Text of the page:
Houston, TX. Estate planning attorney, Nick C. Caridas, can answer your questions about wills and trusts. Licensed in Texas in 1981, Nick emphasizes sharing of knowledge and collaboration with his clients so that they can make informed, confident decisions. After reviewing these estate planning FAQs, contact us to discuss your specific circumstances, and let us help you plan successfully for your family.
A will is a legal document by which a person makes a distribution of his or her property, to take effect after death. A will may be modified or revoked during the lifetime of its maker.
A will is necessary to ensure that your wishes are honored after your death — including your choices of estate executor, beneficiaries and guardians for your minor children. In many cases, careful preparation of a will can lessen estate taxes. If your beneficiaries include a person with disabilities or a young person, your will can provide for the creation of a trust to benefit these beneficiaries.
A trust involves the transfer of property from one person — called a settlor — to the control of another person — called a trustee — to be held and used for the benefit of a third person — called a trust beneficiary.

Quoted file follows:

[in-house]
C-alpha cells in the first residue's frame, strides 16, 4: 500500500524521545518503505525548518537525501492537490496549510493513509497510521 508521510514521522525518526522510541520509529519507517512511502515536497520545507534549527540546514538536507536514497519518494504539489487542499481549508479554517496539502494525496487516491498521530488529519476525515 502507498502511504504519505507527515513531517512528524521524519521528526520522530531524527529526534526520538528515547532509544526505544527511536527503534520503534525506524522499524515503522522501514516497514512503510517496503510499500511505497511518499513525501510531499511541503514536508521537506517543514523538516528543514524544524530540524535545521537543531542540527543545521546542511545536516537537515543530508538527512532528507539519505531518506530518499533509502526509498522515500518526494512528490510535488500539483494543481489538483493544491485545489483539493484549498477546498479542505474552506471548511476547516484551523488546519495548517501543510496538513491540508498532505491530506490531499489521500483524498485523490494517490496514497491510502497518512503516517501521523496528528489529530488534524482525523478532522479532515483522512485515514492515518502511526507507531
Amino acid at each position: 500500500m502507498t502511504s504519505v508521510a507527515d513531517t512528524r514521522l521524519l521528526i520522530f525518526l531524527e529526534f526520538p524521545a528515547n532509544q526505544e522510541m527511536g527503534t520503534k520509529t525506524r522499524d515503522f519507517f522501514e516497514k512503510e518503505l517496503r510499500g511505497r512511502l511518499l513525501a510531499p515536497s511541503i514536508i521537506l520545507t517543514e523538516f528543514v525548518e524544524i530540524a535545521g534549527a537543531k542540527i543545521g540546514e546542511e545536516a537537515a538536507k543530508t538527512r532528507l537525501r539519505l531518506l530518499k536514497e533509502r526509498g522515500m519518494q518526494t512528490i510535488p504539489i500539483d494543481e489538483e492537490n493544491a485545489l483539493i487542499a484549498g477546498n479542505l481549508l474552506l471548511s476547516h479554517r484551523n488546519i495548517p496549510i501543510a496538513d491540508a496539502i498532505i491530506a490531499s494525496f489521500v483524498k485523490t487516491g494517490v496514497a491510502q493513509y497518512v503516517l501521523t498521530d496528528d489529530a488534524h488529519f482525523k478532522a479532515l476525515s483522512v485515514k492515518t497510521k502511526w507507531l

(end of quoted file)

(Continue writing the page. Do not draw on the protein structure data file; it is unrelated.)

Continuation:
Many estate plans do not require a trust. However, trusts are often essential to ensure the proper management of property left to individuals who are minors, disabled or not quite mature enough to manage the trust property.
A living trust is created by an individual during his or her lifetime. The settlor of the trust often acts as the trustee and manages the trust. The use of a living trust does not typically save estate taxes unless it is a specialized irrevocable trust.
A living will is also sometimes called a “Directive to Physicians” and is a set of medical directives to healthcare professionals made by a person while competent that is to be used in the event that the person should become incapacitated or be in a state of prolonged unconsciousness and unable to express their wishes regarding treatment if the person is either in a terminal condition or an irreversible condition.
A durable power of attorney is a written document signed by a competent individual that authorizes another person to act as the individual’s agent — typically in financial matters. Unlike normal powers of attorney, a durable power of attorney allows the agent to act on behalf of the maker even after the maker’s incapacity.
A medical power of attorney is a written document signed by a competent individual that authorizes another person to make medical decisions for the maker, if the maker is incapable of expressing such decisions.
A will does not govern the transfer of certain types of assets (non-probate property) which pass directly to a beneficiary outside of the terms of your will upon your death. For instance you can establish “pay on death” financial accounts that pass automatically to the beneficiary you name upon presentation of a death certificate.